Down the Mountain and into the Garden

This is an excerpt from my soon to be released book; A Series of Surrenders ~ a memoir of grief.

Published by Balboa Press. Expected Release date September 1st, 2019

As I traveled down the mountain towards the airport I became numb. It felt like the world around me was carrying on with its turning but I was frozen. Numb soon transformed into guilt as I was sure I was meant to be feeling something. The mother who had lost her child only yesterday was surely supposed to be full of feeling. So, numb became guilt, and so I drank. Wine was necessary and not sipped but gulped. I drank at the airport bar and then the whole flight home. By the time our plane landed in Brisbane I was drunk and had become delirious. My sisters, Heather and Elizabeth, also drunk, were delirious with me. The smallest thing seemed funny as I guess we were laughing to stop tears. My mother was silent. It all felt surreal and then after touchdown very real again. In the car driving towards home I let my eyes close to seek numb again. The wine helped to ease me into a lull as the passing lights of the highway blurred the road home.

When we arrived at my house I announced to my sisters and mother that I would be going in alone. If I couldn’t bring Sage home then no one was coming home with me. My irrational hope was if I was alone maybe I would be closer to my son. All I found was empty rooms. My drunken stumble led me to Sage’s room. The smell was familiar, the toys and books well worn and strewn around, the colors bright as a young child's room should be. I sat on his bed and waited for my expected sadness and tears but was shaken by a rage that propelled my feet to fly. In an unconscious strike, I kicked the pedestal fan and felt satisfied when it hit the floor with a clang. I stomped my heavy drunk feet through the house and stopped in the back room at Sage’s desk. I picked up the chair at his desk and threw it into the backyard. That felt good. I walked into the kitchen and my glaring eyes sought out the breakable items. I stopped frozen in a moment of clarity through the haze. “No Debra put yourself to bed.” Knowing no good could come of the day you fly home without your son, I staggered to my room and passed out.

In the morning I woke with a heavy heart and a sore head. With coffee in hand, I stared at the chair in the backyard. I stared into the garden for I don’t know how long, but long enough to realize I had a choice. I descended the five wooden stairs into the garden and picked up the chair. I went to Sage’s room and picked up the fan. I walked from room to room. I was alone in a home that was now without heart. It was like walking through the skeleton left behind after the decay of flesh makes its way to completion. I was left with the remains of a life I had built and the bones that show a body was once here.

It was time to open and fill the spaces between the bones. I knew that now more than ever I needed to lean on Spirit and those I loved. If I closed in now, it was possible I may never open again. So I sent out word and opened my home. I invited everyone who knew and loved Sage and they all came. They came bearing their gifts. I centered myself and began to receive. Years later, I learned that I had in my own way “called the sitting of Shiva,” a Jewish week-long death ritual that follows the burial of a relative in the home they inhabited. My garden version of sitting Shiva was the constant flow of people, food, wine, tears, connection, laughter and stories of Sage.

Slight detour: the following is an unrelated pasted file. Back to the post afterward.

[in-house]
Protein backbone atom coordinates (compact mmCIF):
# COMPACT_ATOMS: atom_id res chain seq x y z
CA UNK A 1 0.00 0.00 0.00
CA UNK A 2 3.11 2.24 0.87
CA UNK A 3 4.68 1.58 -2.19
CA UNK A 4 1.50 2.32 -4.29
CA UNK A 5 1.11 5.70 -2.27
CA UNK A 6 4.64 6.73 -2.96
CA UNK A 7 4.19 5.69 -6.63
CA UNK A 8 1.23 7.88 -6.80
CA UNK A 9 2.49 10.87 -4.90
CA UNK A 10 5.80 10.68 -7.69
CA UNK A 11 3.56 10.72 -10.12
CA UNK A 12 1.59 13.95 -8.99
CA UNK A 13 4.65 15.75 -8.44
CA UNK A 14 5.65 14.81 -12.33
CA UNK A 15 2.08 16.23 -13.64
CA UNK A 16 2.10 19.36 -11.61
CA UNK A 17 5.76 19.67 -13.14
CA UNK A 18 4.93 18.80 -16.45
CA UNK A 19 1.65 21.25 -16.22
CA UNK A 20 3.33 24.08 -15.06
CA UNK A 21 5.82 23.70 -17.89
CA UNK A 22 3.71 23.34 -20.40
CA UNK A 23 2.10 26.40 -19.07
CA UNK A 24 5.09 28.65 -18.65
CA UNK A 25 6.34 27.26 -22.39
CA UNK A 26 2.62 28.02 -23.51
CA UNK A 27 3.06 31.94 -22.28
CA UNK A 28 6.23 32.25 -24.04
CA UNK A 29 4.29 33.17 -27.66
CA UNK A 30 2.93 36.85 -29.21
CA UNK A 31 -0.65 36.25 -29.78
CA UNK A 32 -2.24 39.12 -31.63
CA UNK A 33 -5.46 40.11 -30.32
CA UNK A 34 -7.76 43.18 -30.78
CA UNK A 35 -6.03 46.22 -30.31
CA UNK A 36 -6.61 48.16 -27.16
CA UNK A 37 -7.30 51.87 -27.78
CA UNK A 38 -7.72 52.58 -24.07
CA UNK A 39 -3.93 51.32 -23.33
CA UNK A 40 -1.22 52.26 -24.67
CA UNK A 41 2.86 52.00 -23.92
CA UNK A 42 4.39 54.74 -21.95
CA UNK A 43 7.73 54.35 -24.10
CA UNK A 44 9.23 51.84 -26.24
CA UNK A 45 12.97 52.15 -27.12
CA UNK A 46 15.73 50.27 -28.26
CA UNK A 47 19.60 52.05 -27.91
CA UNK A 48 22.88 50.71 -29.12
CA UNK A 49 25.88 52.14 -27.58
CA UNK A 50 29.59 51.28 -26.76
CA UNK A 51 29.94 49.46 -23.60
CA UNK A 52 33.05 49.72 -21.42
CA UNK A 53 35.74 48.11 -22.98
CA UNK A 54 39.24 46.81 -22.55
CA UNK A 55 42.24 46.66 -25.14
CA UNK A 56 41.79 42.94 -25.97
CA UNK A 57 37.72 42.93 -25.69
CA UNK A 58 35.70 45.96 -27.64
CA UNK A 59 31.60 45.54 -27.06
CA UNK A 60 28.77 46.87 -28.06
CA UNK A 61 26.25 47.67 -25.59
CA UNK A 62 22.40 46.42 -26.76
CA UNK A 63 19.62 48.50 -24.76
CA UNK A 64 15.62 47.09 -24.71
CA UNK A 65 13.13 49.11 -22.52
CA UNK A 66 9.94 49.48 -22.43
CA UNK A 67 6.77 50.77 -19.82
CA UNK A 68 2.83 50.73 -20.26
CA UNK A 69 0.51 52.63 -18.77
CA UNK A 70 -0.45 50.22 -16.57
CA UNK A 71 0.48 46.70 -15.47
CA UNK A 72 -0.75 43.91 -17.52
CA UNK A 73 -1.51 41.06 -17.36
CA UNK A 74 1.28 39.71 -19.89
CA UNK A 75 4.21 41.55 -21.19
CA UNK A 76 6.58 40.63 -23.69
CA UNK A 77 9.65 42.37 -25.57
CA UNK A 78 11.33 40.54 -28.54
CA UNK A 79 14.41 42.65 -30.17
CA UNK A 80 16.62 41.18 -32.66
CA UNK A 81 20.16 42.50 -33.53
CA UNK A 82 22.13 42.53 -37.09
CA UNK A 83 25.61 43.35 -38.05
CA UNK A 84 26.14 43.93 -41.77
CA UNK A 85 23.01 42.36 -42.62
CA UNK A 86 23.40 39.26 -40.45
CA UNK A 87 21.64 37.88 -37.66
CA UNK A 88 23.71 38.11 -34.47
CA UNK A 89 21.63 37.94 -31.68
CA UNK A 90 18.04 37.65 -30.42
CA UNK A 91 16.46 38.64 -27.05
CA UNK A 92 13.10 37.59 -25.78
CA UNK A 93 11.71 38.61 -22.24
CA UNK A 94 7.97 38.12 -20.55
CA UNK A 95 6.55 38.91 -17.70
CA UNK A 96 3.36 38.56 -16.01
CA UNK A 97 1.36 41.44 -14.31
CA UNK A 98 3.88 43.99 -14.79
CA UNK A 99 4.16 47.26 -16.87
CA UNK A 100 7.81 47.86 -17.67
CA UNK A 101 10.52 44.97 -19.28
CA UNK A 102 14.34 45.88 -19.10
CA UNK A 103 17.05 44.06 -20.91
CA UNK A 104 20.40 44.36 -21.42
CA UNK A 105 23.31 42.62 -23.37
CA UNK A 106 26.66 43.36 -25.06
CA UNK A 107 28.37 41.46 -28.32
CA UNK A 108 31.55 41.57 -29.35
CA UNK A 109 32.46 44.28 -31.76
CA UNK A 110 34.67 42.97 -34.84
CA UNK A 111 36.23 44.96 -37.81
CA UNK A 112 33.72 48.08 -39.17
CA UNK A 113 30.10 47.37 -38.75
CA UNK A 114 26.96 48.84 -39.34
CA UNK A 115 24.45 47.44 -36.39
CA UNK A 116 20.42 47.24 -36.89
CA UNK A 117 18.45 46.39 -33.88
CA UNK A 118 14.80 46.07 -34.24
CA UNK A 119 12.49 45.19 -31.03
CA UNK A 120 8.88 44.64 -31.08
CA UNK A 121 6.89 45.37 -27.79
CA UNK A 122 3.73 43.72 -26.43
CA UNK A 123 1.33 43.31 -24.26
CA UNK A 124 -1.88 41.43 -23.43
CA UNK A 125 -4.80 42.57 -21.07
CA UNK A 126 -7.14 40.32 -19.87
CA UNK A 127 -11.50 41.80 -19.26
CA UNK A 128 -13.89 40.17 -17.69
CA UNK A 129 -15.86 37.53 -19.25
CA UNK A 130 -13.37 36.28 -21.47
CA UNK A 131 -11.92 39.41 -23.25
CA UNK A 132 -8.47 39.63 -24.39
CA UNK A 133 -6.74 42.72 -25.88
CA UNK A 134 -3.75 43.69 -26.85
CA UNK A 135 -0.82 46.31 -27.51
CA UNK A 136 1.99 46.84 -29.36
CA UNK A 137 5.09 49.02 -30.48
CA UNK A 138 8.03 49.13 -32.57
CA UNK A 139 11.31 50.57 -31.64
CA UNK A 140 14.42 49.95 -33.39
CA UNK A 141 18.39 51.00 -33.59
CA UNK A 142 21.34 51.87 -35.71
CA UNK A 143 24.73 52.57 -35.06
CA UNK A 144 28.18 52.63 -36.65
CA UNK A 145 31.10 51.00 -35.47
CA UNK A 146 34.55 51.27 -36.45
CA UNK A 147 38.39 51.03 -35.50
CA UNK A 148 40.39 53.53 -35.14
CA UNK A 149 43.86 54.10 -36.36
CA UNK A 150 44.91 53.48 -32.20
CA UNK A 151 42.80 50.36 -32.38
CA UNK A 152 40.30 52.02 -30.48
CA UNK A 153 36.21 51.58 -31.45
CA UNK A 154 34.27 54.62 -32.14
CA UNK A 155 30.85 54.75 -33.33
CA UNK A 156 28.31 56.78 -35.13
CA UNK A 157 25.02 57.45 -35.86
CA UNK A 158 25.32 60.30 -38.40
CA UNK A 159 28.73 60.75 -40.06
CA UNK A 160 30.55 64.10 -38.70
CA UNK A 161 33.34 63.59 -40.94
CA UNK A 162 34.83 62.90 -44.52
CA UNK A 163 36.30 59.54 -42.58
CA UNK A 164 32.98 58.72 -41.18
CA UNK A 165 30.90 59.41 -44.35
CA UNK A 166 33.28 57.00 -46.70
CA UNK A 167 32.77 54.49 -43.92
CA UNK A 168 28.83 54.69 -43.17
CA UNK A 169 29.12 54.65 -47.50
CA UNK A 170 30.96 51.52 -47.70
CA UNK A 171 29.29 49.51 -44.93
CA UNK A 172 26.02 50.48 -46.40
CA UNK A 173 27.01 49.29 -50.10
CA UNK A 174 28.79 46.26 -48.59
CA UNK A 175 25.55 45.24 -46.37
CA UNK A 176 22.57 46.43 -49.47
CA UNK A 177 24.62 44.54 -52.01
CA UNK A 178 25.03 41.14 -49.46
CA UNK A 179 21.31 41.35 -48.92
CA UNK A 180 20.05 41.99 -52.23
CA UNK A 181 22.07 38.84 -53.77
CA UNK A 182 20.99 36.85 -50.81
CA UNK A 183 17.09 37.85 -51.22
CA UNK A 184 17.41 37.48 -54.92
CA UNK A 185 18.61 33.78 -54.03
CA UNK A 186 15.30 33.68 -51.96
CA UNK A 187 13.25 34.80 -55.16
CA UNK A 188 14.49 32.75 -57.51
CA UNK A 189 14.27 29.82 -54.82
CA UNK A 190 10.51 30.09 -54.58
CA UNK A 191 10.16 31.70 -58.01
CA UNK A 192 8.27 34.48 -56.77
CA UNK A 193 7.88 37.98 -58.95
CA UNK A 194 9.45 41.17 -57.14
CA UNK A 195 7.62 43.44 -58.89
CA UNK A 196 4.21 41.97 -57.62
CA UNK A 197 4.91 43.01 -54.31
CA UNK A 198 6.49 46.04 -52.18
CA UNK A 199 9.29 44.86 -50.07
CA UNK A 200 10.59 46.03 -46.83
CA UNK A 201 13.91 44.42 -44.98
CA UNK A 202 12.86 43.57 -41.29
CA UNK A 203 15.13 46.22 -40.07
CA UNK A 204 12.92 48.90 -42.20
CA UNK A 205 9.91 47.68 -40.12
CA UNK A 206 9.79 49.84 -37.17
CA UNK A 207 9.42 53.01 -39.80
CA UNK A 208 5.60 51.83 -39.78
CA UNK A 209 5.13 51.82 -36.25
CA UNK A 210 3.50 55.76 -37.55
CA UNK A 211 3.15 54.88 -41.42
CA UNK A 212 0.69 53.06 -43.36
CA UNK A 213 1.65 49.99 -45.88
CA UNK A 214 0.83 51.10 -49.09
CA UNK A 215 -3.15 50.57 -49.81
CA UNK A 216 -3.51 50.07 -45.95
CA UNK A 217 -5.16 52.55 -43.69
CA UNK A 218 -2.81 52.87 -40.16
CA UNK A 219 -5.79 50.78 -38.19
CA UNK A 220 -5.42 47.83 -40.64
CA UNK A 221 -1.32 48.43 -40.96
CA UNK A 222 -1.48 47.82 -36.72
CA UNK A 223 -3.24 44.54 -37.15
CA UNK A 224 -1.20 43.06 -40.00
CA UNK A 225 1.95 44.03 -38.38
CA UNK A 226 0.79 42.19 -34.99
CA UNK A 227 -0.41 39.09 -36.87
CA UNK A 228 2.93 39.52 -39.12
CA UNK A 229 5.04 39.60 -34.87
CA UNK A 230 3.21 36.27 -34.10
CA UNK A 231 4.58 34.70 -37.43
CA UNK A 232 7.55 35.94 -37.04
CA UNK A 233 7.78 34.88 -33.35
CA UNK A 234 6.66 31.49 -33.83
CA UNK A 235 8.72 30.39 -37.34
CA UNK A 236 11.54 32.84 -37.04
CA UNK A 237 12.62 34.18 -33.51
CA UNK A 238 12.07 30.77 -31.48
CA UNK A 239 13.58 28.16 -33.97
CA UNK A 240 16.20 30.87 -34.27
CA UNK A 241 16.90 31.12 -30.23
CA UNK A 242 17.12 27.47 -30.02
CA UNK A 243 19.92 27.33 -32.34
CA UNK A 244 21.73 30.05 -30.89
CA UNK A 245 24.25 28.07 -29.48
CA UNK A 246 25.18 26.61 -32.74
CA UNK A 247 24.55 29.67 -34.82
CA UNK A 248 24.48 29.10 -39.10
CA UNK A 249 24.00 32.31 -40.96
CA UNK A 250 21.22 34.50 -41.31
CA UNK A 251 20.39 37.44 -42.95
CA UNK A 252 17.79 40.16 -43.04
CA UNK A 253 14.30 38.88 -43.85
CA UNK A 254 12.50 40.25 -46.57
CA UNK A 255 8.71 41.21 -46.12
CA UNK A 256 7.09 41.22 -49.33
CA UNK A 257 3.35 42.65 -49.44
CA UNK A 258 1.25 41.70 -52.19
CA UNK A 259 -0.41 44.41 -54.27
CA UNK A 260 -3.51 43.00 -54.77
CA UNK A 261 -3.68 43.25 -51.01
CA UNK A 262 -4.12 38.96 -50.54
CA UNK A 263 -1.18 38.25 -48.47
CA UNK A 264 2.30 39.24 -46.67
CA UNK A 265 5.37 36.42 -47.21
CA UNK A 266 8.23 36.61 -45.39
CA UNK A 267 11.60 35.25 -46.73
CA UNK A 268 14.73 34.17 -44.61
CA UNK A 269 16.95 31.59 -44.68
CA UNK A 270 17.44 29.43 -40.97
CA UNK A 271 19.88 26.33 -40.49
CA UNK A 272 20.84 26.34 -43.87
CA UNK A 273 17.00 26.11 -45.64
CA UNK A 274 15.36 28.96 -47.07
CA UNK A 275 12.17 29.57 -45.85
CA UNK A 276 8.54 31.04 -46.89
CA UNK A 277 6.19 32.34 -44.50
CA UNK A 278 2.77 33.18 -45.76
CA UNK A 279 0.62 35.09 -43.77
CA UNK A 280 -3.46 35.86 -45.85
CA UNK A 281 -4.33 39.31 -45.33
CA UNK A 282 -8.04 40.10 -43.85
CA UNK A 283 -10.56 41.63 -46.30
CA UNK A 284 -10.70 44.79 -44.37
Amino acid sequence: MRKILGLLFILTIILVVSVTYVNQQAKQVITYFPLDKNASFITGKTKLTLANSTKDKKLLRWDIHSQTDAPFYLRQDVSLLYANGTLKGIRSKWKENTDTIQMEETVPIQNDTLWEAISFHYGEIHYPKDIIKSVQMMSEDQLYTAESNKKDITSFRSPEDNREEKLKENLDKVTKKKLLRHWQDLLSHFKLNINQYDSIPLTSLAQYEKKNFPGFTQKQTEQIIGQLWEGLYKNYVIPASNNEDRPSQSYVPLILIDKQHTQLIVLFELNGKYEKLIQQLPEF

As my fascination with Spirit, magic and healing continued beyond my twenties and deepened in my thirties, I had come to rely upon my sense of intuition, my belief in angels, the power of the universe and believed we were all connected - not just in this life but in lives before and beyond. My studies in natural healing and my lived experience as a Reiki Master shaped my spiritual practice. Teaching Reiki, using oracle cards for guidance, and the practice of meditation and affirmation had become my norm and I relied upon them to help me navigate life. I wondered as I sat on the kitchen floor, where I had landed when my legs collapsed under the heaviness of shock and the early waves of grief, how this would play into this new chapter of my life. How much would my spiritual practice help me? It was no longer time to study or teach, it was time to apply. A quiet yet present part of me feared that it would not be enough and despite the effort, I would still drown under the weight of grief. I became not only curious but felt a responsibility to find again the silver lining. I reminded myself that death comes bearing gifts.

Justine was the first to arrive. “What will happen now?” she asked.

I didn’t know the answer but I knew everything had changed and would never be the same again. I glimpsed a moment in my future. A time when I would be okay again. It felt like life was to be re-assigned, re-imagined and re-defined. But not yet. Now the time asked for me to sit and to be. To be with the knowing that my son had died.